Cavalry Model #F490 from 1962: 1st variation, 1st sub-variation with detachable shoulder stock (USA)

This compares to less than 15,700 standard production Centaures excluding factory engraved pistols, “colterized” models and other “special” variants, or 29 % less regular Centaures than newly made regular Colt Armies were produced. If you add the survival rate in this equation, however, the number of newly made Colt Armies by far exceeds the Centaures. This little math might stimulate some thoughts like which pistol is perceived as a shooter and which as a display pistol rather and why?

RNMA #1833 from 1962: 2nd variation 1st sub-variation (USA)


International Distribution: Approximately 50 % of the 1960 NMAs manufactured were sold into the USA, some 50 to 100 pistols to other parts of the world like down-under, the rest to Europe and Germany in particular. Another sizeable European market for Centaures was France but less so than Germany.

It is fair to state that majority of the US shipments were made in the period 1960 through 1970 whereas European dealers and shooters stepped on this Centaure bandwagon hesitating from 1963 only. Early “first owner” European sales were reported from Belgium, France and Germany.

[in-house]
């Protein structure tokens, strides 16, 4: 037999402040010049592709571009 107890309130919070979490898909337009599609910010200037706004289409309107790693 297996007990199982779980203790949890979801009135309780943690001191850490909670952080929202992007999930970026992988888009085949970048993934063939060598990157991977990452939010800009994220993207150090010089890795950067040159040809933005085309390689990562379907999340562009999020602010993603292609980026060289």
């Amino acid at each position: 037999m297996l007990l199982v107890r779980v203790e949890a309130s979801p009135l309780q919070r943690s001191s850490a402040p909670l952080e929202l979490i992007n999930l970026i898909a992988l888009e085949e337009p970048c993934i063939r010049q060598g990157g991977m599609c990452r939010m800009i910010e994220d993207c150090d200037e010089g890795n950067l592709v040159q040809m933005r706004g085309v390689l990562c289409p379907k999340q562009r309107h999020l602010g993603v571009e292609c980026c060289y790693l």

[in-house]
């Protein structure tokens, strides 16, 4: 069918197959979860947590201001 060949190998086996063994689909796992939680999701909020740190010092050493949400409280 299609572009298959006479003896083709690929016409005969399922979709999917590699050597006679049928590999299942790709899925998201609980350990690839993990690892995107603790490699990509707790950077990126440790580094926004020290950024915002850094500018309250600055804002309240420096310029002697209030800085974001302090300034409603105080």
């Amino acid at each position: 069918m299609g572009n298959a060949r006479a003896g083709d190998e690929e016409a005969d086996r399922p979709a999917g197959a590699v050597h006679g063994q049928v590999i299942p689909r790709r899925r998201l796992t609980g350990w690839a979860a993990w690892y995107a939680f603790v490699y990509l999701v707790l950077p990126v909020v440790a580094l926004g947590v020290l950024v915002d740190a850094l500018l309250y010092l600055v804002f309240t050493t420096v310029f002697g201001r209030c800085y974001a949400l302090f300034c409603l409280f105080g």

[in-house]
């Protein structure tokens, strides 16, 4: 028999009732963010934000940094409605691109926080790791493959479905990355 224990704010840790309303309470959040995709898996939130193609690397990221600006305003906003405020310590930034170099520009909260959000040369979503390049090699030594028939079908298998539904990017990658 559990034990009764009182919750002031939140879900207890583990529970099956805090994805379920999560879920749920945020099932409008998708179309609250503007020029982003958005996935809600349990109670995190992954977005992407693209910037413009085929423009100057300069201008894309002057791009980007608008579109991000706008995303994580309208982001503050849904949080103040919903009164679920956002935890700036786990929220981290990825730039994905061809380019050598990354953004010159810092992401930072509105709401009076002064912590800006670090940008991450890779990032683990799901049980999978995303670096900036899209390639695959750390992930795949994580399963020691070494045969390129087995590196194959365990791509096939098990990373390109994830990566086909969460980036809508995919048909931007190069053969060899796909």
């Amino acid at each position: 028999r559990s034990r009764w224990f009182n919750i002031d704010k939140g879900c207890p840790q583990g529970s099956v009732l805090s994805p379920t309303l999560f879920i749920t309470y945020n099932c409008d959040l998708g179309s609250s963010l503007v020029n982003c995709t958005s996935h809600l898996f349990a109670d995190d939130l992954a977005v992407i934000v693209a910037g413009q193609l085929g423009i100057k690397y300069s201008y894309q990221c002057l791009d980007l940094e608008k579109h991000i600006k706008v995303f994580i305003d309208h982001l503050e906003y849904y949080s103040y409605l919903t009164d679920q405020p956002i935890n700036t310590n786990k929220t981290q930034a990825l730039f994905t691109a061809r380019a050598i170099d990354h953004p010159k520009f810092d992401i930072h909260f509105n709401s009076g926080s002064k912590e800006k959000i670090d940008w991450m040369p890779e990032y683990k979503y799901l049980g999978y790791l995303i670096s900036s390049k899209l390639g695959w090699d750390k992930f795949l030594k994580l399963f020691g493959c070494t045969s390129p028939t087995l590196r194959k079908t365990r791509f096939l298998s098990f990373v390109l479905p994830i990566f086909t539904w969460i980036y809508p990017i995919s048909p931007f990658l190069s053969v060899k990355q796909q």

Thoughts about the Many Models & Variations: Between 1959 and 1973 technicians and workers at FAUL’s were busy making prototypes and producing new models, variations and sub-variations of the New Model Army. What has been driving them, what could have been their rational?




1st Variation



# 1st sub-variation



# 2nd sub-variation



# 3rd sub-variation






# "Colterized" (T. Haas)



# Miscellaneous



2nd Variation



# 1st sub-variation



# 2nd sub-variation



3rd Variation



# 1st sub-variation



# 2nd sub-variation



# 3rd sub-variation






# "Colterized" (T. Haas)



4th Variation



# 1st sub-variation



# 2nd sub-variation



5th Variation



# 1st sub-variation



# 2nd sub-variation



# De Luxe factory engraved



# Super De Luxe factory engraved



# Presentation factory engraved



6th Variation



# 1st sub-variation



# 2nd sub-variation



7th Variation






Take a look at the milestones on the SERIAL NUMBERS page. 1959 through 1963 seems to have been a period of straight line extension, driven by the creative minds of Bill Edwards and Sig Shore of Centennial Arms Corporation in the USA. Back in the 1960s Centennial Arms was the exclusive Centaure dealer in the USA. Edwards and Shore identified most of the market needs and niches for modifications of the basic New Model Army design. During these early years already 4 of the total of 5 models recognized by collectors today were launched:

RNMA in 3 variations plus a few sub-variations,

Civilian Model in 2 variations,

Cavalry Model in 1 variation but 3 distinctly different sub-variations,

Pocket Army as a special order item in 3 variations.

To this impressive list we have to add a number of Centaurescolterized” by noted US restorer & gunsmith Thomas Haas or his associate Horacio Q. Acevedo, for the personal collection of Edwards and Shore but later also for sale to the public.